In the television world, at this time last year, we were discussing the end of the digital television transition, and expressing the concern of broadcasters about the FCC’s White Spaces decision allowing unlicensed wireless devices into the television spectrum. While the White Spaces process still has not been finalized, that concern over the encroachment on the TV spectrum has taken a back seat to a far more fundamental issue of whether to repurpose large chunks of the television spectrum (if not the entire spectrum) for wireless users, while compressing television into an even smaller part of what’s left of the television band – if not migrating it altogether to multichannel providers like cable or satellite, with subscription fees for the poorest citizens being paid for from spectrum auction receipts. This proposal, while floated for years in academic circles, has in the last three months become one that is being legitimately debated in Washington, and one that television broadcasters have to take seriously, no matter how absurd it may seem at first glance. Who would have thought that just six month after the completion of the digital transition, when so much time and effort was expended to make sure that homes that receive free over-the-air television would not be adversely impacted by the digital transition, we could now be talking about abolishing free over-the-air television entirely? This cannot happen overnight, and it is a process sure to be resisted as broadcasters seek to protect their ability to roll out new digital multicast channels and their mobile platforms. But it is a real proposal which, if implemented, could fundamentally change the face of the television industry.  Watch for this debate to continue this year.


Continue Reading Looking Into the Crystal Ball – What Can Broadcasters Expect from Washington in 2010?

An article from TV NewsCheck last week reported on an approach by an FCC representative to television operators, floating an idea that the FCC would "buy" TV spectrum from existing television station operators, and repurpose that spectrum for wireless users – presumably some sort of wireless broadband.  The funds to buy the spectrum would come from the auction of the frequencies.  Over-the-air TV viewers would perhaps be left with a limited over-the-air service.  Today, another article cites a study filed at the Commission that suggests that the auction of TV spectrum could bring in more than three times the value of what that spectrum is for broadcasting.  Could these developments grow into a ground swell that could signal the end of over-the-air television?  Nicholas Negroponte made the much quoted observation almost 15 years ago, before the Internet was the multi-media service that it is today – that communications devices that were wired will become unwired, and those that were wireless would become wired – the "Negroponte Switch" or the process of "unwiring."  But is this switch inevitable for television, and is it in the industry’s best interest?

The theory of unwiring looked at the growing demands of wireless data networks for more and more bandwidth. While voice and data services were, at one time, wired services (the plain old telephone, the fax, even the telegraph), more and more of that information is now being digitally packaged and delivered wirelessly.  At the same time, video programming was delivered through wireless over-the-air television (though no one ever referred to it as "wireless"), but each year is more and more delivered by wired means (by cable companies and what used to be telephone companies).  At this point, estimates are that only a bit more than 10% of television households get their television programming exclusively from over-the-air reception.  Looking at this transition, some have theorized that the progression would continue, and the broadcast services would end up being delivered to fixed locations by wire, while the data services would be delivered wirelessly.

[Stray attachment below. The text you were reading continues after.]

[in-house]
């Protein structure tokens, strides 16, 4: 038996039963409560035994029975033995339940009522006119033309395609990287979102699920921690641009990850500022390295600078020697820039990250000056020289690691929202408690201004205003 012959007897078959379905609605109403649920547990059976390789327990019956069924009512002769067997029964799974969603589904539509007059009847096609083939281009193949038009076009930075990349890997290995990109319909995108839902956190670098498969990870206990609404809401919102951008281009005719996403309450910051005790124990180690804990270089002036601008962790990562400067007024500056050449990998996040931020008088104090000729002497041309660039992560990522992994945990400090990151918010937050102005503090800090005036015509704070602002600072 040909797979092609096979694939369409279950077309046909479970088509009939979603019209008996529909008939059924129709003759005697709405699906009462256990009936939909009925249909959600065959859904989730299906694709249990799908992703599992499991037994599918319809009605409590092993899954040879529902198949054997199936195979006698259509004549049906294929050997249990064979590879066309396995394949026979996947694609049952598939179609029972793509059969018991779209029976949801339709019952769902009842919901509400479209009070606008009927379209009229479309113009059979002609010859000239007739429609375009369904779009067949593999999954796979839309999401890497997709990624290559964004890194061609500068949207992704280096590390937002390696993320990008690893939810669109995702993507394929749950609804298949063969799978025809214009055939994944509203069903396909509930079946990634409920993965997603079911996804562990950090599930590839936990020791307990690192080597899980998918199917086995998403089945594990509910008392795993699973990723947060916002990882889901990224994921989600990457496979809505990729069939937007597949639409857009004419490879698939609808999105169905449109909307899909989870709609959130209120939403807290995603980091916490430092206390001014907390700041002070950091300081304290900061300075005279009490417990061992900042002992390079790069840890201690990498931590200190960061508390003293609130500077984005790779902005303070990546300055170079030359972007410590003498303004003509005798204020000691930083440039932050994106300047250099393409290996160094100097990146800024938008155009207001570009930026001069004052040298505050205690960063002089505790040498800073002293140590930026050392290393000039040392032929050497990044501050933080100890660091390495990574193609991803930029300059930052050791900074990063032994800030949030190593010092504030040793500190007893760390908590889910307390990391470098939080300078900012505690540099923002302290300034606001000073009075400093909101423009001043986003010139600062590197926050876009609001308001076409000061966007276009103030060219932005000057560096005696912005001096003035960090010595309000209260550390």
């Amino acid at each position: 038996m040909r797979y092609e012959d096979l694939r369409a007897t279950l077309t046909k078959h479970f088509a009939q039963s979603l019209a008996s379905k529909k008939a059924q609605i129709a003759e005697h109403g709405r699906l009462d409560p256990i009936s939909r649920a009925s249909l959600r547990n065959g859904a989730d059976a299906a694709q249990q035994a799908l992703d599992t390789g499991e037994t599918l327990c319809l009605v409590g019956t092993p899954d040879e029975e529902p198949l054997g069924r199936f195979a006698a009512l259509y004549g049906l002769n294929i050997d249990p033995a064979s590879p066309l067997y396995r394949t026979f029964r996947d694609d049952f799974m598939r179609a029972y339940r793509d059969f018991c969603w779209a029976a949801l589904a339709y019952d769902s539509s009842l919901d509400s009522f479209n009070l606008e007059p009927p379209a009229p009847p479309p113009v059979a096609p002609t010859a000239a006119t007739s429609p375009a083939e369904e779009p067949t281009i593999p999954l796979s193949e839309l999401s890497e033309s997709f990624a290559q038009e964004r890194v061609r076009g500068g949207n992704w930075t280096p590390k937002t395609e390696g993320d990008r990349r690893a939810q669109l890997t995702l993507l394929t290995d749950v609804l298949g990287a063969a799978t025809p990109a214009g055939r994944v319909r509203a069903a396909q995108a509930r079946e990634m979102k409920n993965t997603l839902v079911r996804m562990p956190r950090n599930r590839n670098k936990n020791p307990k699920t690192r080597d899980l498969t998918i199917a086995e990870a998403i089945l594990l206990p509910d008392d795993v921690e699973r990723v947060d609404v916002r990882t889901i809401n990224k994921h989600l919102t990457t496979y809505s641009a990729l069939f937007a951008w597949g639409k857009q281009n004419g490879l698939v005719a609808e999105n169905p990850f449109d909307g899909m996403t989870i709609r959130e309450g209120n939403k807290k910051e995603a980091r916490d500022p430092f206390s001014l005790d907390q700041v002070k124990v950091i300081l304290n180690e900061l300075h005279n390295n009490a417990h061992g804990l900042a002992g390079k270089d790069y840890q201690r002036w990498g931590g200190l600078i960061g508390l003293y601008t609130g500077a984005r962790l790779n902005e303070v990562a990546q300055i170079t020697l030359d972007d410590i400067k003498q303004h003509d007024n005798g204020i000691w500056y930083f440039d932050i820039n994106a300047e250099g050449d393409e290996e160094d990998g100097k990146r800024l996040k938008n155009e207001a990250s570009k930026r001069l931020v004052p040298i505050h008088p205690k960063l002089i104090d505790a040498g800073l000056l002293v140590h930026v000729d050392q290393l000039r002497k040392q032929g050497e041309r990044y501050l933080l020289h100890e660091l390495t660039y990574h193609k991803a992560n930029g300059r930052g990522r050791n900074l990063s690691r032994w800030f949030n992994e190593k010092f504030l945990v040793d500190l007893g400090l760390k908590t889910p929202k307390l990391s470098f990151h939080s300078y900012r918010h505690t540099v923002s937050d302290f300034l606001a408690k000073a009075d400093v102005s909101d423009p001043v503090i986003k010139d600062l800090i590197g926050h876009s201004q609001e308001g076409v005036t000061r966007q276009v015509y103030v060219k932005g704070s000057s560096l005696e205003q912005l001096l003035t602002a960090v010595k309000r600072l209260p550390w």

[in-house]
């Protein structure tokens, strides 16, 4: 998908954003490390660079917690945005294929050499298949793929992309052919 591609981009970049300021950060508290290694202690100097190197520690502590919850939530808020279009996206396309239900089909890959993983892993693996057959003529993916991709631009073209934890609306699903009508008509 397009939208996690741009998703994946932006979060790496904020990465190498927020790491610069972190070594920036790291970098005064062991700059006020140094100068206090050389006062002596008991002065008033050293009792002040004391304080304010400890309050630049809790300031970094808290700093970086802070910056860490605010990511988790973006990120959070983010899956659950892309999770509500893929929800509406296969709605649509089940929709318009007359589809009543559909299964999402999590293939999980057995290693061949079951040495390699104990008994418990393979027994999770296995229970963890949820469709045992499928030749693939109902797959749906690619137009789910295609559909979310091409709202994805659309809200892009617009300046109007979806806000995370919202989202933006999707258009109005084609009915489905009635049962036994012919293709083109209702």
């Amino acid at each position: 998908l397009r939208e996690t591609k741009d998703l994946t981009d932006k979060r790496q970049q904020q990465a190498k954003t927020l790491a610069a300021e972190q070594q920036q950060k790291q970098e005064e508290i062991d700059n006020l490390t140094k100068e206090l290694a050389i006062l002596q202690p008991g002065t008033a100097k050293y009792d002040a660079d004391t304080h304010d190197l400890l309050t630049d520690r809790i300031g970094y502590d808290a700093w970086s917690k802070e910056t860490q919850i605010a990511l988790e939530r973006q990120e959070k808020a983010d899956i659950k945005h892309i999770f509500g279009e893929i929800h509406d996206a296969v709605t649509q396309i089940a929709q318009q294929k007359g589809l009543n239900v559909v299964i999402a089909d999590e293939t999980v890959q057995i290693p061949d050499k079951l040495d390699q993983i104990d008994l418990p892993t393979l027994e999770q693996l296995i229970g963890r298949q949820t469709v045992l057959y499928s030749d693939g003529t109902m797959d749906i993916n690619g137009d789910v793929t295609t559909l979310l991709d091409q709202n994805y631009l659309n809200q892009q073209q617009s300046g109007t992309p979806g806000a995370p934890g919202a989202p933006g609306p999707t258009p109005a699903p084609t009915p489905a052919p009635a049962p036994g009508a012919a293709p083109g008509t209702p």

Continue Reading Could Calls on the FCC for More Spectrum Lead to the End of Over The Air TV?

At the FCC meeting held on Election Day, the Commission approved the operation of "white spaces" devices in the TV spectrum.  These would be mobile, unlicensed devices that would operate on TV channels that are not used in a particular location.  Many Internet users have hailed the expansion of wireless Internet opportunities that they believe that this decision will bring.  While the FCC promised that these devices would protect television operations and other current uses of the TV Band, many other groups have reacted to the decision far more skeptically.  All in all, we have probably not heard the end of this debate.

The full text of the FCC Order has not yet been released but, from the Public Notice summarizing the action (which came late in the day, after a several hour delay in the start of the FCC meeting), the FCC appears to have made some concessions to the broadcasters who were objecting that the tests of the white spaces devices were not able to adequately sense the presence of television signals in a way that would protect those stations.  So, to protect television signals, the FCC ordered that, in addition to sensing the existence of television signals, the white spaces devices would also have to have geo-location abilities, which would check the location of the device and compare it to a database of television stations and prevent the device from operating on channels that the database shows to be occupied.  Even with this capacity, organizations representing television stations do not believe that this compromise is sufficient to protect those stations.


Continue Reading FCC Approves White Spaces Devices in TV Band – While Some Hail a Boon to Wireless Internet, Others Say Not So Fast